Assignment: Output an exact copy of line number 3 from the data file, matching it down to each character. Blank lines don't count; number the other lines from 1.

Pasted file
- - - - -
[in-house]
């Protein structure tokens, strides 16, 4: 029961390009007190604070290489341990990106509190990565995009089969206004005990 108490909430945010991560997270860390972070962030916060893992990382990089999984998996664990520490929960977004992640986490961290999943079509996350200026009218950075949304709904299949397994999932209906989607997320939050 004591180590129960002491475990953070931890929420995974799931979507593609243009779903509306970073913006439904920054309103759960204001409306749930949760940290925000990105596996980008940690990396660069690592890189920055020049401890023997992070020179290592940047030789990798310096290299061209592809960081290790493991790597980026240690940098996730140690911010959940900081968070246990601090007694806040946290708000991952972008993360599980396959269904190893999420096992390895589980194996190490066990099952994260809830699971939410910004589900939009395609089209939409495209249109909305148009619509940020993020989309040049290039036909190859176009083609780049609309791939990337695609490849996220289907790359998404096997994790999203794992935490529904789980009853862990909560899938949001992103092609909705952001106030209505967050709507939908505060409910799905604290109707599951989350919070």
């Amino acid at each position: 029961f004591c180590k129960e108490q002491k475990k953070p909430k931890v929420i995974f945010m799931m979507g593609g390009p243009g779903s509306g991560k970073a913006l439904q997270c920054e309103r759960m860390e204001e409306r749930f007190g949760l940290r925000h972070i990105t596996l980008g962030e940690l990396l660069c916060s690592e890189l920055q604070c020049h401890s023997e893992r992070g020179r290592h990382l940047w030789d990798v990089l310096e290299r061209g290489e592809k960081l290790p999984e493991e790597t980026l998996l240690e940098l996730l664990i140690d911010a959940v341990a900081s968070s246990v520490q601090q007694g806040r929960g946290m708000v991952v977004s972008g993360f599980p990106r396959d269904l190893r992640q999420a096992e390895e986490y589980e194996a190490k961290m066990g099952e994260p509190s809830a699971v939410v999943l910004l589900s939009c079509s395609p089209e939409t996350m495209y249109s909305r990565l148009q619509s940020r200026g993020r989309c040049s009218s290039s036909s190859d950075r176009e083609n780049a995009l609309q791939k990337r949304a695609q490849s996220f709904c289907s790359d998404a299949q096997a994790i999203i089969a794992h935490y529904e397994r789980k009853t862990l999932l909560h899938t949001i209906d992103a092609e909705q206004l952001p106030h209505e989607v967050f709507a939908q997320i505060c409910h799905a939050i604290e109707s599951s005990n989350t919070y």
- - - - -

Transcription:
């Amino acid at each position: 029961f004591c180590k129960e108490q002491k475990k953070p909430k931890v929420i995974f945010m799931m979507g593609g390009p243009g779903s509306g991560k970073a913006l439904q997270c920054e309103r759960m860390e204001e409306r749930f007190g949760l940290r925000h972070i990105t596996l980008g962030e940690l990396l660069c916060s690592e890189l920055q604070c020049h401890s023997e893992r992070g020179r290592h990382l940047w030789d990798v990089l310096e290299r061209g290489e592809k960081l290790p999984e493991e790597t980026l998996l240690e940098l996730l664990i140690d911010a959940v341990a900081s968070s246990v520490q601090q007694g806040r929960g946290m708000v991952v977004s972008g993360f599980p990106r396959d269904l190893r992640q999420a096992e390895e986490y589980e194996a190490k961290m066990g099952e994260p509190s809830a699971v939410v999943l910004l589900s939009c079509s395609p089209e939409t996350m495209y249109s909305r990565l148009q619509s940020r200026g993020r989309c040049s009218s290039s036909s190859d950075r176009e083609n780049a995009l609309q791939k990337r949304a695609q490849s996220f709904c289907s790359d998404a299949q096997a994790i999203i089969a794992h935490y529904e397994r789980k009853t862990l999932l909560h899938t949001i209906d992103a092609e909705q206004l952001p106030h209505e989607v967050f709507a939908q997320i505060c409910h799905a939050i604290e109707s599951s005990n989350t919070y």